I would like to refer to the following from the report by the World Commission under discussion, and I quote: "Cultural rights are no less than other human rights, an expression and requirement of human dignity." Let us not forget this fact on the occasion of the 50th anniversary of the Universal Declaration of Human Rights.

It is the duty of the state to guard the right of the individual to create and enjoy art. Additionally, the state has shouldered financial responsibilities in favour of cultural creation. The development has been such, however, that the share of the state is changing, or as phrased by Nestor Gaicia Cancloni: "The great cost of the innovations required for the industrialisation of many cultural creations, high technology and the trans-nationalisation of processes of communication make it difficult for states to continue on their own to shoulder the main responsibility."

I agree that we have to reconsider the state's role but it cannot withdraw from a clearly defined responsibility in co-operation with other parties engaging in art's creation and financing. A new focus on the co-operation between states in this respect is also important. Iceland's co-operation with other nations within the framework of the Nordic Council and on the basis of the agreement of the European Economic Area is a clear confirmation of a policy that has been formulated and implemented, respecting the culture of small nations and strengthening it by co-operation with others. We must use the new opportunities and cooperation to create a space for artists as well as to protect their rights.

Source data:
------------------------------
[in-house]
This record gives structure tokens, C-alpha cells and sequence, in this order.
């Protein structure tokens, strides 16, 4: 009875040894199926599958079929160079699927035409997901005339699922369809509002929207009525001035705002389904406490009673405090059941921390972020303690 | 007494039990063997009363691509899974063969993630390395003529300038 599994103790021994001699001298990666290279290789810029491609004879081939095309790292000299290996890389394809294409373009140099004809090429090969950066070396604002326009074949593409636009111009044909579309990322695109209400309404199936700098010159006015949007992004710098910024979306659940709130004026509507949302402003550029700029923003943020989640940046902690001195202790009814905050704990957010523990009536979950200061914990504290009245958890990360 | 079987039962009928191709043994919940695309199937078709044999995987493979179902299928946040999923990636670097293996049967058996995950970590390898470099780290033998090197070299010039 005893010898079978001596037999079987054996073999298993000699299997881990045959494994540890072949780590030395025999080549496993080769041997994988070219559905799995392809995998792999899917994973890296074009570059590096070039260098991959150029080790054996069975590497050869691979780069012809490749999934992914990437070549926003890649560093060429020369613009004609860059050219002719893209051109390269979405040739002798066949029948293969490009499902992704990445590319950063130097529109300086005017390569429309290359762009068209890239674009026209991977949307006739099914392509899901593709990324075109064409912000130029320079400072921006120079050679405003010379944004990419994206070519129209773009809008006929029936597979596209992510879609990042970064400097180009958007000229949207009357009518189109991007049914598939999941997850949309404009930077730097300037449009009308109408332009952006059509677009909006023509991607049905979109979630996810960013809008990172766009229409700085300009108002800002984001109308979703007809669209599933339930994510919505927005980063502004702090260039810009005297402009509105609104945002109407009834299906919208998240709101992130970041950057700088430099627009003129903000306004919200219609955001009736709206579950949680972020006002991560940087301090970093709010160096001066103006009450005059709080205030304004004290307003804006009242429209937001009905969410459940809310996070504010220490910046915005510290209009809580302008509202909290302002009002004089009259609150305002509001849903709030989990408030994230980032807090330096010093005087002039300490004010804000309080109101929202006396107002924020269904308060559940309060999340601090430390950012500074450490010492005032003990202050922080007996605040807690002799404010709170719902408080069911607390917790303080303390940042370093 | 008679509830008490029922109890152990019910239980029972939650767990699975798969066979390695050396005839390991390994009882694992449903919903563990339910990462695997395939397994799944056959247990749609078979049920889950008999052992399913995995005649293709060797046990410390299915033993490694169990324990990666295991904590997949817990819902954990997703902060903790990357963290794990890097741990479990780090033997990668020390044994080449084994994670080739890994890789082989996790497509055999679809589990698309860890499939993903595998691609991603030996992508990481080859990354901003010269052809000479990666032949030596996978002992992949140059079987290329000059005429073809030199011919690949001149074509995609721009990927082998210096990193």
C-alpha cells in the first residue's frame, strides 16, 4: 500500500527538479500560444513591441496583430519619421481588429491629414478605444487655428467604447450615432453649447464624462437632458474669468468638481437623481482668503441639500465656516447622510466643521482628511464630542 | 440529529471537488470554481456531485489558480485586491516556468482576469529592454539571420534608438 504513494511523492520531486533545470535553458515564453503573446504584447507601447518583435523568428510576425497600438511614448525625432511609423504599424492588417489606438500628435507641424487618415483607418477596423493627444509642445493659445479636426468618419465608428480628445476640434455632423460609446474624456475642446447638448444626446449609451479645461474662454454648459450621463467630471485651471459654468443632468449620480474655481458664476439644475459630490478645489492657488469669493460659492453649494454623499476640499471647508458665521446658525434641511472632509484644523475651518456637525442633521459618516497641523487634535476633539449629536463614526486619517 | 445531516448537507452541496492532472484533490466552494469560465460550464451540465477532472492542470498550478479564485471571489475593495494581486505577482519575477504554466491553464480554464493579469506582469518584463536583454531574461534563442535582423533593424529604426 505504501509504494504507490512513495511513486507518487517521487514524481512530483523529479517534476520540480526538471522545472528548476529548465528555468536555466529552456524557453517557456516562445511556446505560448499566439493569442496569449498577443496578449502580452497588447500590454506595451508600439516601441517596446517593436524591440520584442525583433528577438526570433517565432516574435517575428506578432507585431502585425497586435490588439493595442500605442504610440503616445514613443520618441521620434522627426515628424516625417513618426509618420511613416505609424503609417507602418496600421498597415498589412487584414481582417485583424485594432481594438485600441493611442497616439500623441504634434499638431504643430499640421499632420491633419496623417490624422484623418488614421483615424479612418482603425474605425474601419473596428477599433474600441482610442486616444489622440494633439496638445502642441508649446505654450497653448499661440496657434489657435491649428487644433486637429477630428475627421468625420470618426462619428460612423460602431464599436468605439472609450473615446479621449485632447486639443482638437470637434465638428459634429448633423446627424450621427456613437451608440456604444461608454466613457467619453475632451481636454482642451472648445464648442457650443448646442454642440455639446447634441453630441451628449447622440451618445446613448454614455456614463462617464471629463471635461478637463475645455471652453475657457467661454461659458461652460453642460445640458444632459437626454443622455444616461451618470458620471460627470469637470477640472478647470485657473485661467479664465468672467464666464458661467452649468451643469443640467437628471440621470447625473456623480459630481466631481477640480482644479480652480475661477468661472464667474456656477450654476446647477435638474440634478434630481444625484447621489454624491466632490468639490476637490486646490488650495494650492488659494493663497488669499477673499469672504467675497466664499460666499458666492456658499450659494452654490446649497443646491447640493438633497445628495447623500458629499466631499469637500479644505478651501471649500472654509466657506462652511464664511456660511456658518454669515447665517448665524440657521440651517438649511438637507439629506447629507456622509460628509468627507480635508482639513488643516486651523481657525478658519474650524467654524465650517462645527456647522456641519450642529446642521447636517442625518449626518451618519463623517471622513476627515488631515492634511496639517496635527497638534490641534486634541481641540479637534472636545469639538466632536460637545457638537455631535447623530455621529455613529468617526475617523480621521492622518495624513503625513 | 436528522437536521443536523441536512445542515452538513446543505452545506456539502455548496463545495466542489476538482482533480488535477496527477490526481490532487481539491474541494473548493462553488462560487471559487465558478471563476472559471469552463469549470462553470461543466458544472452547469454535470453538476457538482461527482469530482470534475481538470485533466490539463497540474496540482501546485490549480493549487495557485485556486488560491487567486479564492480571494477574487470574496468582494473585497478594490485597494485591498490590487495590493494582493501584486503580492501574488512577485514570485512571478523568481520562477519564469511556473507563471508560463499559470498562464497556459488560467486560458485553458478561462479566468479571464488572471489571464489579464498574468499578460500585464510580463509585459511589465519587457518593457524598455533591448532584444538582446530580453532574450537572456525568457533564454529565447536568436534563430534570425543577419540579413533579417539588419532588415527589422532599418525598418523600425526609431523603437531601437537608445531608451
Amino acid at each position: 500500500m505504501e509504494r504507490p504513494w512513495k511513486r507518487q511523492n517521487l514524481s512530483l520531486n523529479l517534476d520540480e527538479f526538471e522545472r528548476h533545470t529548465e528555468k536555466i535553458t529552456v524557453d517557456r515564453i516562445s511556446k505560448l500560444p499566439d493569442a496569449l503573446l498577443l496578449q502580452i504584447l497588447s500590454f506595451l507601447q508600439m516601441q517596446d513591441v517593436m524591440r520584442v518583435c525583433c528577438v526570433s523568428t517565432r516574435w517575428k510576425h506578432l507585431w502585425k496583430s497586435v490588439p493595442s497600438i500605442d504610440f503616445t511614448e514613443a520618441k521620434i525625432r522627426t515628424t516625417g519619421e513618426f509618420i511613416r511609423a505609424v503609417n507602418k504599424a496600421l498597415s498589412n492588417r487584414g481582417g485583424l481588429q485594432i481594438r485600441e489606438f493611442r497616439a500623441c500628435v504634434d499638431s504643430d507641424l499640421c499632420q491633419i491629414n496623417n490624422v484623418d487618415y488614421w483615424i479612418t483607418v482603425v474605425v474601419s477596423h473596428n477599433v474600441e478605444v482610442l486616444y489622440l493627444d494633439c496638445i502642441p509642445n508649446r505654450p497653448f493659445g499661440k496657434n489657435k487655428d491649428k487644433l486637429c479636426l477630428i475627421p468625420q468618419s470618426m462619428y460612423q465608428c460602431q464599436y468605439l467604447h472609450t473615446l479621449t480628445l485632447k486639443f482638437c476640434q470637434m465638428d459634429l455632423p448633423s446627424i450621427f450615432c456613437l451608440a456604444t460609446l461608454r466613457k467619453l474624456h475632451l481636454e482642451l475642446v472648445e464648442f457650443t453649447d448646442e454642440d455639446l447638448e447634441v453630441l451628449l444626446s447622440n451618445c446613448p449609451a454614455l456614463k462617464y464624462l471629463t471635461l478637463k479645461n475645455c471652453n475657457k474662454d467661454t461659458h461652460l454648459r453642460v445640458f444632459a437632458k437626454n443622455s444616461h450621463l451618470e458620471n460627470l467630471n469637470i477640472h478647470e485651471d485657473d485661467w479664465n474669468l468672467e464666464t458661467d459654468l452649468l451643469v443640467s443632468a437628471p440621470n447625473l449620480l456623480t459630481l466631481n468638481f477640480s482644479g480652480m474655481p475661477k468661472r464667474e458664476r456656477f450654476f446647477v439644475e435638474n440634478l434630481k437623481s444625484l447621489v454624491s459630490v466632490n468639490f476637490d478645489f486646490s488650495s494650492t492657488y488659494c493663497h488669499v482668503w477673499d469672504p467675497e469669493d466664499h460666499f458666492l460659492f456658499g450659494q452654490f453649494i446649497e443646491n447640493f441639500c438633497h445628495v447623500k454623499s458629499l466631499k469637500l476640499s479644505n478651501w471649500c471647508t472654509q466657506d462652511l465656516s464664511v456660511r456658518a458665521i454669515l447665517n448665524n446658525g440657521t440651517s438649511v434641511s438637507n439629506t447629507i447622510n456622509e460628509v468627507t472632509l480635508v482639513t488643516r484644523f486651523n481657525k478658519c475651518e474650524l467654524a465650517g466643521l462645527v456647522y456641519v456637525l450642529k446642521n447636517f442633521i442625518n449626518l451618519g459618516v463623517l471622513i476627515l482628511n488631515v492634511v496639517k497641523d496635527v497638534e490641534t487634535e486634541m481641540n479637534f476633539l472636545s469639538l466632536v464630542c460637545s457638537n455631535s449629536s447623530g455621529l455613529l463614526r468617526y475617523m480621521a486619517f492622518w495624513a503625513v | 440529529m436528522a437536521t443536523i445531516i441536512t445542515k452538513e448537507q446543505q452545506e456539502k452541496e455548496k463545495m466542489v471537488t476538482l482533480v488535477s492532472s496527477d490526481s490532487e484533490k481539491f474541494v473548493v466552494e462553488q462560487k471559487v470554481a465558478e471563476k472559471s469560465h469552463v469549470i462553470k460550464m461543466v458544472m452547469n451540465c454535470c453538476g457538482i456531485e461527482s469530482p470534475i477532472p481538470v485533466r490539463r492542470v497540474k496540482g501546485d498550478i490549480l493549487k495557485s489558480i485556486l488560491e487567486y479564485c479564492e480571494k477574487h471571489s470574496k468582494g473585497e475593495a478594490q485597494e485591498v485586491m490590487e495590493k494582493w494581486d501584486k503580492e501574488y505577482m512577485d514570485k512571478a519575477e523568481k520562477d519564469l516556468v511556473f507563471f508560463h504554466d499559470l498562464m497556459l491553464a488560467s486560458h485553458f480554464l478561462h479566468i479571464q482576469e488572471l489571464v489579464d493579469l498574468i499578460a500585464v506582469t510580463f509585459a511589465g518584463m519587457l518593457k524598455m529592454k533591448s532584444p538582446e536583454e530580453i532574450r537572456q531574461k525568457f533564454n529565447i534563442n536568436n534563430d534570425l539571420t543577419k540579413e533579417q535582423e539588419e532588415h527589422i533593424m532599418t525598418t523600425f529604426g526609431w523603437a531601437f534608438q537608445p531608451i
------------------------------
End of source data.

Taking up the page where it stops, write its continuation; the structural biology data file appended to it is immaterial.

Mr. Chairman

I have touched upon a few key points, without however putting forward any specific proposals regarding the texts presented for approval. It is my opinion, that these texts reflect the expectations attached to this conference. We must never forget that the role of the state should be to ensure sufficient scope for the creative powers to flourish on their own premises. Any restrictions, be they local or international, and any tendencies to control the content of creativity will reduce creative diversity. We are not gathered here in Stockholm to limit our cultural opportunities - we are here to stimulate the strength of creativity to confirm the power of culture. By doing that we open up new dimensions and build a better and more peaceful future.